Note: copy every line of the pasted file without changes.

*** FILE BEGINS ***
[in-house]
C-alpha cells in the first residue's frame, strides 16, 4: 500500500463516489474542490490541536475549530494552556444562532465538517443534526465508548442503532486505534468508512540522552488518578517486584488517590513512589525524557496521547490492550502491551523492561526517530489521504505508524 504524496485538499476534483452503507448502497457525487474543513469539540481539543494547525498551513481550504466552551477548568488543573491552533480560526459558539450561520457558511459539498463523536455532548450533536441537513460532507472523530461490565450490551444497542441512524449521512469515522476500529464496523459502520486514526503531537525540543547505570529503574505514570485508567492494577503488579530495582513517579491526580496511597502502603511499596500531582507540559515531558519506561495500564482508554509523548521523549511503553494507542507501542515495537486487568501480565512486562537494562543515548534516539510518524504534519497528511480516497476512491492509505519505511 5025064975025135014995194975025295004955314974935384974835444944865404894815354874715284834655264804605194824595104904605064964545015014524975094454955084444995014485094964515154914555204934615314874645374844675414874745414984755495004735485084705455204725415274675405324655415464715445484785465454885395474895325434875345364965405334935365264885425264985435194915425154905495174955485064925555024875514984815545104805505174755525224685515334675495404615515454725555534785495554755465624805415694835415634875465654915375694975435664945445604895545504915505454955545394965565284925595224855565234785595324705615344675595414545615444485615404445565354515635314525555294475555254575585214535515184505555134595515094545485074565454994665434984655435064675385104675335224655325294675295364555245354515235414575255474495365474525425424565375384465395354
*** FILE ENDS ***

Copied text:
[in-house]
C-alpha cells in the first residue's frame, strides 16, 4: 500500500463516489474542490490541536475549530494552556444562532465538517443534526465508548442503532486505534468508512540522552488518578517486584488517590513512589525524557496521547490492550502491551523492561526517530489521504505508524 504524496485538499476534483452503507448502497457525487474543513469539540481539543494547525498551513481550504466552551477548568488543573491552533480560526459558539450561520457558511459539498463523536455532548450533536441537513460532507472523530461490565450490551444497542441512524449521512469515522476500529464496523459502520486514526503531537525540543547505570529503574505514570485508567492494577503488579530495582513517579491526580496511597502502603511499596500531582507540559515531558519506561495500564482508554509523548521523549511503553494507542507501542515495537486487568501480565512486562537494562543515548534516539510518524504534519497528511480516497476512491492509505519505511 5025064975025135014995194975025295004955314974935384974835444944865404894815354874715284834655264804605194824595104904605064964545015014524975094454955084444995014485094964515154914555204934615314874645374844675414874745414984755495004735485084705455204725415274675405324655415464715445484785465454885395474895325434875345364965405334935365264885425264985435194915425154905495174955485064925555024875514984815545104805505174755525224685515334675495404615515454725555534785495554755465624805415694835415634875465654915375694975435664945445604895545504915505454955545394965565284925595224855565234785595324705615344675595414545615444485615404445565354515635314525555294475555254575585214535515184505555134595515094545485074565454994665434984655435064675385104675335224655325294675295364555245354515235414575255474495365474525425424565375384465395354